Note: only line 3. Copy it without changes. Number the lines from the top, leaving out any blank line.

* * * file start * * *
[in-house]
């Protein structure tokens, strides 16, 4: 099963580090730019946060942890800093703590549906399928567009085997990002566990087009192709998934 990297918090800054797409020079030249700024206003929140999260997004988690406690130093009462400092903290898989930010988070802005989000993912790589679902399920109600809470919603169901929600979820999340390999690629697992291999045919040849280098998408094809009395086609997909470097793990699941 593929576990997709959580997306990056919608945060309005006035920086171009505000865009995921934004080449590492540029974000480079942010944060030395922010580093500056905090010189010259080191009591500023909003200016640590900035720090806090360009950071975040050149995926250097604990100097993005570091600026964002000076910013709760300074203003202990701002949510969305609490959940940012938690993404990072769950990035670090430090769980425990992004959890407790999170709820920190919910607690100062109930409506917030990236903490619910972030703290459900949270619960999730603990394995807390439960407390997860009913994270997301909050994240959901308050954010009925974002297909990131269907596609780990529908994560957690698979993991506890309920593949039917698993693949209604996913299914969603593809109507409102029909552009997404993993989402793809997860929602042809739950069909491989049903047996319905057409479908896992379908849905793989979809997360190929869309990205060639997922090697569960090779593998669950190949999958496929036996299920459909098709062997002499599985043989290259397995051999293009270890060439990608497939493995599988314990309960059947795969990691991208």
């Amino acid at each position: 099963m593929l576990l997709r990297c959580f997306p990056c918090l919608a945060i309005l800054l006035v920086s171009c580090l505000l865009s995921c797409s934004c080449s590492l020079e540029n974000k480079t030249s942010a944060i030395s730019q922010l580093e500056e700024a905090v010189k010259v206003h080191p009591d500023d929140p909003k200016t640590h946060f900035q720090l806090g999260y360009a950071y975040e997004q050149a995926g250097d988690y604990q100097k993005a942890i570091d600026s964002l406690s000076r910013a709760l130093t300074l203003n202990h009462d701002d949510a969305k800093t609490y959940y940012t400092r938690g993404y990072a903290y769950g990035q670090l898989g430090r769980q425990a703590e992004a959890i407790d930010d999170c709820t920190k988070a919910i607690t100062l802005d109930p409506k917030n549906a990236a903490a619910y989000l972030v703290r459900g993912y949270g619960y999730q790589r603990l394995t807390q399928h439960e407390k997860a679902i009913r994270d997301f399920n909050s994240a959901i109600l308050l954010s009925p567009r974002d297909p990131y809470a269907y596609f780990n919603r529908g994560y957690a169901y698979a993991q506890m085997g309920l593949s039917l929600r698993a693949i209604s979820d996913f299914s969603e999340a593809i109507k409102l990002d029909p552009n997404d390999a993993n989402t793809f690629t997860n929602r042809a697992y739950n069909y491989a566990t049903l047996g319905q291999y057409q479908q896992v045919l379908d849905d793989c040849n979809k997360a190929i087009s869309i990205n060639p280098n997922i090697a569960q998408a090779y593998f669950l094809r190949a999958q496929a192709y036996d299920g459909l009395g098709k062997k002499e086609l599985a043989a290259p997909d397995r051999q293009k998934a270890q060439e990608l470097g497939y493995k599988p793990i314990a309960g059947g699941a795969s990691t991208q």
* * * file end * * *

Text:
């Amino acid at each position: 099963m593929l576990l997709r990297c959580f997306p990056c918090l919608a945060i309005l800054l006035v920086s171009c580090l505000l865009s995921c797409s934004c080449s590492l020079e540029n974000k480079t030249s942010a944060i030395s730019q922010l580093e500056e700024a905090v010189k010259v206003h080191p009591d500023d929140p909003k200016t640590h946060f900035q720090l806090g999260y360009a950071y975040e997004q050149a995926g250097d988690y604990q100097k993005a942890i570091d600026s964002l406690s000076r910013a709760l130093t300074l203003n202990h009462d701002d949510a969305k800093t609490y959940y940012t400092r938690g993404y990072a903290y769950g990035q670090l898989g430090r769980q425990a703590e992004a959890i407790d930010d999170c709820t920190k988070a919910i607690t100062l802005d109930p409506k917030n549906a990236a903490a619910y989000l972030v703290r459900g993912y949270g619960y999730q790589r603990l394995t807390q399928h439960e407390k997860a679902i009913r994270d997301f399920n909050s994240a959901i109600l308050l954010s009925p567009r974002d297909p990131y809470a269907y596609f780990n919603r529908g994560y957690a169901y698979a993991q506890m085997g309920l593949s039917l929600r698993a693949i209604s979820d996913f299914s969603e999340a593809i109507k409102l990002d029909p552009n997404d390999a993993n989402t793809f690629t997860n929602r042809a697992y739950n069909y491989a566990t049903l047996g319905q291999y057409q479908q896992v045919l379908d849905d793989c040849n979809k997360a190929i087009s869309i990205n060639p280098n997922i090697a569960q998408a090779y593998f669950l094809r190949a999958q496929a192709y036996d299920g459909l009395g098709k062997k002499e086609l599985a043989a290259p997909d397995r051999q293009k998934a270890q060439e990608l470097g497939y493995k599988p793990i314990a309960g059947g699941a795969s990691t991208q």